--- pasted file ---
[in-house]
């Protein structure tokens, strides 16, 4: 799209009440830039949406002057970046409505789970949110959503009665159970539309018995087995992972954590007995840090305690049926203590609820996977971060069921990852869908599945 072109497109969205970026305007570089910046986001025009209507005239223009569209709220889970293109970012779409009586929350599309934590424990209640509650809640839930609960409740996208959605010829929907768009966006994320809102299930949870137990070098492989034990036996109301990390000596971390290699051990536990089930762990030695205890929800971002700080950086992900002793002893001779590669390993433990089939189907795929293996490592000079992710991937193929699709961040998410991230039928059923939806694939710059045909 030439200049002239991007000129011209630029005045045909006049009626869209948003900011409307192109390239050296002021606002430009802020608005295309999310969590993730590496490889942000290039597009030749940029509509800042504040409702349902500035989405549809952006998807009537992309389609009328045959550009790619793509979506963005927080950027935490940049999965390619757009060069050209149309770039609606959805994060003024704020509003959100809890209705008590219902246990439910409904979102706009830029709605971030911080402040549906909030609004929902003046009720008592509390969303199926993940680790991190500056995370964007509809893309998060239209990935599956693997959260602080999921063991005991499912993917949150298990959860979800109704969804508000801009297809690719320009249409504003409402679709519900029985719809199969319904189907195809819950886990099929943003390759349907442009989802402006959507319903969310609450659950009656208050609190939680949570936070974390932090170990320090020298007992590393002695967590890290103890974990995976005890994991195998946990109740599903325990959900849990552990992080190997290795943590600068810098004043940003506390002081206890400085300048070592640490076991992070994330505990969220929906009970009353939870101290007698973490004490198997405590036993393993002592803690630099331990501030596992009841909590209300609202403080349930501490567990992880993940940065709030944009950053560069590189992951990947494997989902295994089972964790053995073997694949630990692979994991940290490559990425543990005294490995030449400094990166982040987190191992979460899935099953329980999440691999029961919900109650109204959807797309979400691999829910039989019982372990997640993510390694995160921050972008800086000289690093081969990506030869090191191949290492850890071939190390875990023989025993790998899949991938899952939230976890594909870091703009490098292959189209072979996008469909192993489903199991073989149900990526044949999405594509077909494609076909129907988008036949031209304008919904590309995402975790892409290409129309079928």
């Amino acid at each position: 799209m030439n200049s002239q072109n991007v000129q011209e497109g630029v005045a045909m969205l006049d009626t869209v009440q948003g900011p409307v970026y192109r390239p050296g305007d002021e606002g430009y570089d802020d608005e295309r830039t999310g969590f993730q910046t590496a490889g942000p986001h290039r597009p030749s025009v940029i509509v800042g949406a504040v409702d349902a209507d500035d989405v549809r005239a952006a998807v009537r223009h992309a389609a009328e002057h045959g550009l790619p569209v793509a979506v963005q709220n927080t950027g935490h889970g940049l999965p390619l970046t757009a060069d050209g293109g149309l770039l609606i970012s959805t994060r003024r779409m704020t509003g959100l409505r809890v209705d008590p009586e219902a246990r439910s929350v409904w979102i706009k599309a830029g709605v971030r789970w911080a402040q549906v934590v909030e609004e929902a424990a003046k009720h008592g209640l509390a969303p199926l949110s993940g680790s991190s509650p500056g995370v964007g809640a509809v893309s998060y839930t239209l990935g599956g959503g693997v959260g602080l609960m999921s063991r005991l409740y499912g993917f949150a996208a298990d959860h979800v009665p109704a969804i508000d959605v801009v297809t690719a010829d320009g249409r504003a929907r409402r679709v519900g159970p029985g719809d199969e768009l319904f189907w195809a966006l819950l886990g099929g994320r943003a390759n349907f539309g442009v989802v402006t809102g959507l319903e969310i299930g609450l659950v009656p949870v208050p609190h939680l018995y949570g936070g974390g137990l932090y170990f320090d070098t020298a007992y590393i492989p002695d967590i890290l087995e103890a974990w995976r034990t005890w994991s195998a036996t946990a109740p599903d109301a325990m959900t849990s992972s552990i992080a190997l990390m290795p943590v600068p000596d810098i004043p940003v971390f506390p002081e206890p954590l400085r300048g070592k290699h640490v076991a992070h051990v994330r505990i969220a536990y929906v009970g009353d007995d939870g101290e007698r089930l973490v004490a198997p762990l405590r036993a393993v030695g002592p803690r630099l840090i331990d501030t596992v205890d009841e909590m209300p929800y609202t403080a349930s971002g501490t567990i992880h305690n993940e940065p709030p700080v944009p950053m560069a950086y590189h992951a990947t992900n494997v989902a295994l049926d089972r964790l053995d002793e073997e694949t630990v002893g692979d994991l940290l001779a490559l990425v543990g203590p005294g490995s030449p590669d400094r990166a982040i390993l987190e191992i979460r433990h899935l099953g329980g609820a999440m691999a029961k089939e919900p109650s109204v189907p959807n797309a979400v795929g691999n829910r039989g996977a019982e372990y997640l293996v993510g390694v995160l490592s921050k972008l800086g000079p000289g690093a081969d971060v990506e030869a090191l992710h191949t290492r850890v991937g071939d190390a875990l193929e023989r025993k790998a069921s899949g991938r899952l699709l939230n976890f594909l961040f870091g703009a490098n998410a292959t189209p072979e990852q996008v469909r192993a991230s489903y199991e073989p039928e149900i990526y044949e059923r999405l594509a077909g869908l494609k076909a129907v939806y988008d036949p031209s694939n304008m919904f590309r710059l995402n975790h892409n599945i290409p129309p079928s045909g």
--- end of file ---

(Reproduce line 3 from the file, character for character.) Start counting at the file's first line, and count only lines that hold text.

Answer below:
């Amino acid at each position: 799209m030439n200049s002239q072109n991007v000129q011209e497109g630029v005045a045909m969205l006049d009626t869209v009440q948003g900011p409307v970026y192109r390239p050296g305007d002021e606002g430009y570089d802020d608005e295309r830039t999310g969590f993730q910046t590496a490889g942000p986001h290039r597009p030749s025009v940029i509509v800042g949406a504040v409702d349902a209507d500035d989405v549809r005239a952006a998807v009537r223009h992309a389609a009328e002057h045959g550009l790619p569209v793509a979506v963005q709220n927080t950027g935490h889970g940049l999965p390619l970046t757009a060069d050209g293109g149309l770039l609606i970012s959805t994060r003024r779409m704020t509003g959100l409505r809890v209705d008590p009586e219902a246990r439910s929350v409904w979102i706009k599309a830029g709605v971030r789970w911080a402040q549906v934590v909030e609004e929902a424990a003046k009720h008592g209640l509390a969303p199926l949110s993940g680790s991190s509650p500056g995370v964007g809640a509809v893309s998060y839930t239209l990935g599956g959503g693997v959260g602080l609960m999921s063991r005991l409740y499912g993917f949150a996208a298990d959860h979800v009665p109704a969804i508000d959605v801009v297809t690719a010829d320009g249409r504003a929907r409402r679709v519900g159970p029985g719809d199969e768009l319904f189907w195809a966006l819950l886990g099929g994320r943003a390759n349907f539309g442009v989802v402006t809102g959507l319903e969310i299930g609450l659950v009656p949870v208050p609190h939680l018995y949570g936070g974390g137990l932090y170990f320090d070098t020298a007992y590393i492989p002695d967590i890290l087995e103890a974990w995976r034990t005890w994991s195998a036996t946990a109740p599903d109301a325990m959900t849990s992972s552990i992080a190997l990390m290795p943590v600068p000596d810098i004043p940003v971390f506390p002081e206890p954590l400085r300048g070592k290699h640490v076991a992070h051990v994330r505990i969220a536990y929906v009970g009353d007995d939870g101290e007698r089930l973490v004490a198997p762990l405590r036993a393993v030695g002592p803690r630099l840090i331990d501030t596992v205890d009841e909590m209300p929800y609202t403080a349930s971002g501490t567990i992880h305690n993940e940065p709030p700080v944009p950053m560069a950086y590189h992951a990947t992900n494997v989902a295994l049926d089972r964790l053995d002793e073997e694949t630990v002893g692979d994991l940290l001779a490559l990425v543990g203590p005294g490995s030449p590669d400094r990166a982040i390993l987190e191992i979460r433990h899935l099953g329980g609820a999440m691999a029961k089939e919900p109650s109204v189907p959807n797309a979400v795929g691999n829910r039989g996977a019982e372990y997640l293996v993510g390694v995160l490592s921050k972008l800086g000079p000289g690093a081969d971060v990506e030869a090191l992710h191949t290492r850890v991937g071939d190390a875990l193929e023989r025993k790998a069921s899949g991938r899952l699709l939230n976890f594909l961040f870091g703009a490098n998410a292959t189209p072979e990852q996008v469909r192993a991230s489903y199991e073989p039928e149900i990526y044949e059923r999405l594509a077909g869908l494609k076909a129907v939806y988008d036949p031209s694939n304008m919904f590309r710059l995402n975790h892409n599945i290409p129309p079928s045909g």